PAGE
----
Related Items of Interest:

I. For more on the perspectives of surrogate decision-makers, see the following recent studies:

Apatira, L., Boyd, E. A., Malvar, G., Evans, L. R., Luce, J. M., Lo, B. and White, D. B. "Hope, truth, and preparing for death: perspectives of surrogate decision makers." Annals of Internal Medicine 149, no. 12 (December 16, 2008): 861-868. [Among the findings of this study of 179 surrogate decision-makers: "Seventeen percent (30 of 179) of surrogates felt that hope came from sources other than the physician. One explained, 'Hope has to come from me.' For others, it came from 'God,' 'faith,' 'belief in miracles,' the patient’s 'will to live,' or the family’s ability to 'hold each other up.' Some surrogates felt that hope came from prognostic uncertainty. Another surrogate made it clear that being informed provided an important context for hope." (p. 864). Also (from the abstract:) Overall, 93% (166 of 179) of surrogates felt that avoiding discussions about prognosis is an unacceptable way to maintain hope. The main explanatory theme was that timely discussion of prognosis is essential to allow family members to prepare emotionally and logistically for the possibility of a patient's death. …A few surrogates (6 of 179) felt that physicians should withhold prognostic information because of a belief that discussing death could be emotionally damaging to the family or could negatively affect the patient's health.]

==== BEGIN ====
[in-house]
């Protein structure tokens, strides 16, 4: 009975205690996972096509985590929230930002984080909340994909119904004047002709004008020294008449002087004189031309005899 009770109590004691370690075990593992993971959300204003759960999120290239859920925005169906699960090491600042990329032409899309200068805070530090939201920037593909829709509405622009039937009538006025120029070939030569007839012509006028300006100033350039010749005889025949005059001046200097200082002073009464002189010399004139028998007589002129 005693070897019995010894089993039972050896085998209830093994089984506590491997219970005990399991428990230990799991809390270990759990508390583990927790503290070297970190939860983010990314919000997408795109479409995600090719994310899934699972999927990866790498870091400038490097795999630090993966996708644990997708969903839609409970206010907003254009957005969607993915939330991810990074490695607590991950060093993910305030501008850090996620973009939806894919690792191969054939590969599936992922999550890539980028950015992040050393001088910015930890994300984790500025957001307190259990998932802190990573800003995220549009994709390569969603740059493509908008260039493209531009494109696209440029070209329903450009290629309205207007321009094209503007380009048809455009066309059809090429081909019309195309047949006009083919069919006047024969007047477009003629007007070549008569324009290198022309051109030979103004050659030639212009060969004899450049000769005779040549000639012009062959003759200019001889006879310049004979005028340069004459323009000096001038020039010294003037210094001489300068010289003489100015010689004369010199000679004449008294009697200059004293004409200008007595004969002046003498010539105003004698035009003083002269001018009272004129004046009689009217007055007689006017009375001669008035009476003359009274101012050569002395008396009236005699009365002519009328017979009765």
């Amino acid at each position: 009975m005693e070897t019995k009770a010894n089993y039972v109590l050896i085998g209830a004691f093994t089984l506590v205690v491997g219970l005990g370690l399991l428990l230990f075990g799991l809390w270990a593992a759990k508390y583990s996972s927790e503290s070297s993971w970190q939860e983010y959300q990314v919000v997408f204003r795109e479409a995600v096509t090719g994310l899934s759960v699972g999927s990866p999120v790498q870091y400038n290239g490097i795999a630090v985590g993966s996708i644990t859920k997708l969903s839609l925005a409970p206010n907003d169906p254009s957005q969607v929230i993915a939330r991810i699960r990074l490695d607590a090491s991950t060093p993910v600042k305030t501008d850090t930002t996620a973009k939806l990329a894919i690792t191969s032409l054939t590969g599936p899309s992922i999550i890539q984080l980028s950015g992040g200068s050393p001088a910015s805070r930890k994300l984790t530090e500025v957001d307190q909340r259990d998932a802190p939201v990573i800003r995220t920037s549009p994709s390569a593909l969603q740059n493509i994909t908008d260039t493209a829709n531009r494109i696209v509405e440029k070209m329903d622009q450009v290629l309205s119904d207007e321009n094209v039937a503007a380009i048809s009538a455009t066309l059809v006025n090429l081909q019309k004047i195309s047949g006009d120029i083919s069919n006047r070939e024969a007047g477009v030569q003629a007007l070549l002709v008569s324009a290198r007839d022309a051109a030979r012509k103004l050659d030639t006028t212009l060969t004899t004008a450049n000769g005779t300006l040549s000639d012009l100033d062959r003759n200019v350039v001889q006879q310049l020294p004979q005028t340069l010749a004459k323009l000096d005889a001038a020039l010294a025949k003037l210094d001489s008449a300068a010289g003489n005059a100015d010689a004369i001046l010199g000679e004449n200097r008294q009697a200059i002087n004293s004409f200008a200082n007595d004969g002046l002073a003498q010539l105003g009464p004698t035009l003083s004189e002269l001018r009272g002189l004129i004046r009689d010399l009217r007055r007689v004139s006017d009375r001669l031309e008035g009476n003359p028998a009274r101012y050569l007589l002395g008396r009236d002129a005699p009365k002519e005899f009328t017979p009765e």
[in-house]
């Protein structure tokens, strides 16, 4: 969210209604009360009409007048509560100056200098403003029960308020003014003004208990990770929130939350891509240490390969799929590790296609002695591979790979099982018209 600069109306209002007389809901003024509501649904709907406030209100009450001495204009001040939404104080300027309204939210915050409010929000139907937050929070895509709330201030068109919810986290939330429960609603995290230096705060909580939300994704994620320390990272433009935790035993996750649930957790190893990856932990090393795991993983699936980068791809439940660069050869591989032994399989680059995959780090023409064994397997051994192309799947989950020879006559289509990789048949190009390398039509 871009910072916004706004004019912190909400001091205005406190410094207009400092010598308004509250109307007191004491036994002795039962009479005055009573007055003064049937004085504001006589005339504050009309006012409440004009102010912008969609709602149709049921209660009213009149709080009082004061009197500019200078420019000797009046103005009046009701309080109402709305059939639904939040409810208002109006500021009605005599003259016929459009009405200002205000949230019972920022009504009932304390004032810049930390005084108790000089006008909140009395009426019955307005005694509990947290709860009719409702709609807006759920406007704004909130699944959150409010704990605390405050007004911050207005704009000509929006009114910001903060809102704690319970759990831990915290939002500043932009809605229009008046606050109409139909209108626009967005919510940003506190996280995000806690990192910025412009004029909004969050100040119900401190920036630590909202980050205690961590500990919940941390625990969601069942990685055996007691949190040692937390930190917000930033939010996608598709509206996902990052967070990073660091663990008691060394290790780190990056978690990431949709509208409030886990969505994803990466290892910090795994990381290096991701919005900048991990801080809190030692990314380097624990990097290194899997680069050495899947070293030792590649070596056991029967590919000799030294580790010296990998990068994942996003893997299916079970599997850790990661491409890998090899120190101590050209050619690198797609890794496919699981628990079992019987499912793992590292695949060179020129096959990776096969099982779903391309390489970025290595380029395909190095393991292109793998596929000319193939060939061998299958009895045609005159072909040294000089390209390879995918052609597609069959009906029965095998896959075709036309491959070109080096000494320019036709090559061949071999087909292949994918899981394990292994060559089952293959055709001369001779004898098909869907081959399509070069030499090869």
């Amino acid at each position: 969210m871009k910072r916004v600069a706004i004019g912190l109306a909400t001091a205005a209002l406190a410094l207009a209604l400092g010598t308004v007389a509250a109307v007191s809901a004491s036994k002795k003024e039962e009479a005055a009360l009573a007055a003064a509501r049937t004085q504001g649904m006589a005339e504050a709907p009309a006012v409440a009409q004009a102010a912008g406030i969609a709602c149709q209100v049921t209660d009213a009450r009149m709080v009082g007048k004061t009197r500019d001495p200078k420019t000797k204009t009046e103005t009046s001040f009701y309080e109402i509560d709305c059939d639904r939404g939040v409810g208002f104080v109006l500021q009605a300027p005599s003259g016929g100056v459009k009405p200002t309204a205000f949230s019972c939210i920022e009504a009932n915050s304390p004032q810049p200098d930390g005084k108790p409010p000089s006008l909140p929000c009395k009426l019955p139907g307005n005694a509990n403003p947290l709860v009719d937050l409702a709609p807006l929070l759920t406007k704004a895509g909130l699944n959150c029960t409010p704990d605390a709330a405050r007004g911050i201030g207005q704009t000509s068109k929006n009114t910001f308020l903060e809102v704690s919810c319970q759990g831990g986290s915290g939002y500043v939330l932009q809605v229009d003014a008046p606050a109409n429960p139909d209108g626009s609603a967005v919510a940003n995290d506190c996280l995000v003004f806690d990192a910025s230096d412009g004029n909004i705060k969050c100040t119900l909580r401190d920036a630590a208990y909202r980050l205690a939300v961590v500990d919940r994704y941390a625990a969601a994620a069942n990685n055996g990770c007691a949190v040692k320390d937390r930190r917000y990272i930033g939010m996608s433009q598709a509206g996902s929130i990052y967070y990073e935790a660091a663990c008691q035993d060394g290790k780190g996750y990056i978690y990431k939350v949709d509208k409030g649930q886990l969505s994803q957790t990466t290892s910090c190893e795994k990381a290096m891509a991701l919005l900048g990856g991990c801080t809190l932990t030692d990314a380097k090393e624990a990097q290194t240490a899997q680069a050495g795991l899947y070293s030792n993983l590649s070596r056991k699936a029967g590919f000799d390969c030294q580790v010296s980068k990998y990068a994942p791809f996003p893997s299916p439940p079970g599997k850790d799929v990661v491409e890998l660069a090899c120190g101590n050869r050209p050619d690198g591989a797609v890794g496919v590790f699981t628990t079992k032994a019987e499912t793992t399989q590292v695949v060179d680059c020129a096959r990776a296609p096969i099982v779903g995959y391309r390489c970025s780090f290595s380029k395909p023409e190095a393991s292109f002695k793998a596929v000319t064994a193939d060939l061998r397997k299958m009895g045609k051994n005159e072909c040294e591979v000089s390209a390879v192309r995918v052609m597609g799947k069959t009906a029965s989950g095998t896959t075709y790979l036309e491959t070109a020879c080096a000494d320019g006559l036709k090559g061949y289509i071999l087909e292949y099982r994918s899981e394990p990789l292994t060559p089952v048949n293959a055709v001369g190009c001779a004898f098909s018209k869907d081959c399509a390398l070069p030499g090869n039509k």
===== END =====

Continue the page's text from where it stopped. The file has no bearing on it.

Ford, D., Zapka, J., Gebregziabher, M., Yang, C. and Sterba, K. "Factors associated with illness perception among critically ill patients and surrogates." Chest 138, no. 1 (July 2010): 59-67. [This study involving 23 patients and 77 surrogate decision-makers used the Illness Perception Questionnaire-Revised (IPQ-R), measuring 6 domains: timeline-acute/chronic, consequences, emotional impact, personal control, treatment efficacy, and illness comprehension. Among the findings (from the abstract:) Faith/religion was associated with positive illness perceptions including less concern regarding consequences (p=0.02); less emotional impact (p=0.03); and more confidence in treatment efficacy (p<0.01). Lower patient pre-critical illness quality-of-life (QOL) was associated with negative perceptions including greater concern about illness duration and consequences as well as perception of less personal control and less confidence in treatment efficacy (p<0.01 for each).]